Brief Introduction to Zhejiang

Zhejiang, located in the southern part of Yangtze River Delta of the southeast coast of China, lies to the east of the East China Sea, south of Fujian Province, west of Jiangxi Province and Anhui Province, and north of Shanghai and Jiangsu Province. Zhejiang, which literally means a zigzagging river, is named because of the largest river in that territory, Qiantang River. The name of the province is often abbreviated to its first character "" or Zhe, with Hangzhou as its provincial capital.

Zhejiang is one of the richest and most developed provinces in China. As of 2016, its nominal GDP was US$711 billion (CN4.73 trilion), about 6.35% of the country's GDP and ranked 4th among province-level administrative units; the province's primary, secondary, and tertiary industries were worth CN196.52 billion (US$29.59 billion), CN2.12 trillion (US$319.09 billion), and CN2.41 trillion (US$362.70 billion) respectively. Its nominal GDP per capita was US$12,784 (CN84,916) and ranked the 5th in the country. The private sector in the province has been playing an increasingly important role in boosting the regional economy since Economic Reform in 1978.

Zhejiang's main manufacturing sectors are electromechanical industries, textiles, chemical industries, food, and construction materials. In recent years Zhejiang has followed its own development model, dubbed the "Zhejiang model", which is based on prioritizing and encouraging entrepreneurship, an emphasis on small businesses responsive to the whims of the market, large public investments into infrastructure, and the production of low-cost goods in bulk for both domestic consumption and export. As a result, Zhejiang has made itself one of the richest provinces, and the "Zhejiang spirit" has become something of a legend within China. However, some economists now worry that this model is not sustainable, in that it is inefficient and places unreasonable demands on raw materials and public utilities, and also a dead end, in that the myriad small businesses in Zhejiang producing cheap goods in bulk are unable to move to more sophisticated or technologically more advanced industries. The economic heart of Zhejiang is moving from North Zhejiang, centered on Hangzhou, southeastward to the region centered on Wenzhou and Taizhou. The per capita disposable income of urbanites in Zhejiang reached 47,237 yuan (US$7,112) in 2016, an annual real growth of 8.1%. The per capita disposable income of rural residents stood at 22,866 yuan (US$3,442), a real growth of 8.2% year-on-year.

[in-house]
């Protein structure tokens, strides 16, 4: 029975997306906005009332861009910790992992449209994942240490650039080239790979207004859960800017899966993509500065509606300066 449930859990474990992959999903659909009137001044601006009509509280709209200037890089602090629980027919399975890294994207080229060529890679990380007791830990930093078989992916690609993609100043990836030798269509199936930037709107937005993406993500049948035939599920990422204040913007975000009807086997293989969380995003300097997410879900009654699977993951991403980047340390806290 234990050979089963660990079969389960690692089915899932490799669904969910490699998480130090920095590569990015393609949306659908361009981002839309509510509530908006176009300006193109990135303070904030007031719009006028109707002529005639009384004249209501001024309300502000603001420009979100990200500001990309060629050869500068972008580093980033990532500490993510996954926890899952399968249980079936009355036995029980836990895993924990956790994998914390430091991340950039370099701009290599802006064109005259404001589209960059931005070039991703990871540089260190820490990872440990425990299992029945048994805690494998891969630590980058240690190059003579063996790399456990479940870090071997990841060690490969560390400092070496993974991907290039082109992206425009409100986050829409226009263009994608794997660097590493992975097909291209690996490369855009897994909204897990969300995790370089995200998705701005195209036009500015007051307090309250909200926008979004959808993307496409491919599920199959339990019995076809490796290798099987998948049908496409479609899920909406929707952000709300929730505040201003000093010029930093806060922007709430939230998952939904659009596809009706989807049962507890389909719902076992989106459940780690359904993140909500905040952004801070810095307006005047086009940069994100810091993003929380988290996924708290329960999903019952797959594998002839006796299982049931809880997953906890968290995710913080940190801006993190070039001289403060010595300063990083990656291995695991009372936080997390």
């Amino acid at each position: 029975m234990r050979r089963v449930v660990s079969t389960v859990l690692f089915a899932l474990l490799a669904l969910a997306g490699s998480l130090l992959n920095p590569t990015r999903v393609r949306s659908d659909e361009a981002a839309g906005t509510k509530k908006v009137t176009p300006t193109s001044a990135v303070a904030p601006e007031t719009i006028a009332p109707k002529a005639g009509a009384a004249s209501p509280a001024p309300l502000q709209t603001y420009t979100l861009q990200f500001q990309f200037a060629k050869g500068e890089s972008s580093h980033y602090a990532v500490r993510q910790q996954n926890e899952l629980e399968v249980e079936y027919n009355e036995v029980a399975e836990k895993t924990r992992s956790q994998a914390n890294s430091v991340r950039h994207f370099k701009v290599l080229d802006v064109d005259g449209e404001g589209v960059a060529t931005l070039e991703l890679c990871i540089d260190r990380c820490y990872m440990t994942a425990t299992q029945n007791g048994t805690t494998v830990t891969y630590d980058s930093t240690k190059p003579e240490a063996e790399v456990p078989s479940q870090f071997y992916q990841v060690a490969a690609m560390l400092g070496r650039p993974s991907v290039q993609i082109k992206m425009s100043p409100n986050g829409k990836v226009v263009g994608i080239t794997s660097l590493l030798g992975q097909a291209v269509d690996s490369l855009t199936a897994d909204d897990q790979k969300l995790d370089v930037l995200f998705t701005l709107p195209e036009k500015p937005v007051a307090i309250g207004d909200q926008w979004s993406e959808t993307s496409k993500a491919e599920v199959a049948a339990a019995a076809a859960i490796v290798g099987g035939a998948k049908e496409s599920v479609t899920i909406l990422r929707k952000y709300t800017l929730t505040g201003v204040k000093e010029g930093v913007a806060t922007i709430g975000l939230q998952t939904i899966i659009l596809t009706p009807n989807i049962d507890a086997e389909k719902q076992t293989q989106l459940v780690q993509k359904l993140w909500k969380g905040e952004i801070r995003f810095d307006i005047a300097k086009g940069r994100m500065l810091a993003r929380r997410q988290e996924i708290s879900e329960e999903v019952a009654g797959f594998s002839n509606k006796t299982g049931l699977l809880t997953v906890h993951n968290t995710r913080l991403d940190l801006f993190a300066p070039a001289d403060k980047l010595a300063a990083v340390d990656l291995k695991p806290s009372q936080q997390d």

Traditionally, the province is known as the "Land of Fish and Rice". True to its name, rice is the main crop, followed by wheat; north Zhejiang is also a center of aquaculture in China, and the Zhoushan fishery is the largest fishery in the country. The main cash crops include jute and cotton, and the province also leads the provinces of China in tea production. (The renowned Longjing tea is a product of Hangzhou.) Zhejiang's towns have been known for handicraft production of goods such as silk, for which it is ranked second among the provinces. Its many market towns connect the cities with the countryside.

As of 1832, the province was exporting silk, paper, fans, pencils, wine, dates, tea and "golden-flowered" hams.

Ningbo, Wenzhou, Taizhou and Zhoushan are important commercial ports. The Hangzhou Bay Bridge between Haiyan

County and Cixi, is the longest bridge over a continuous body of sea water in the world.

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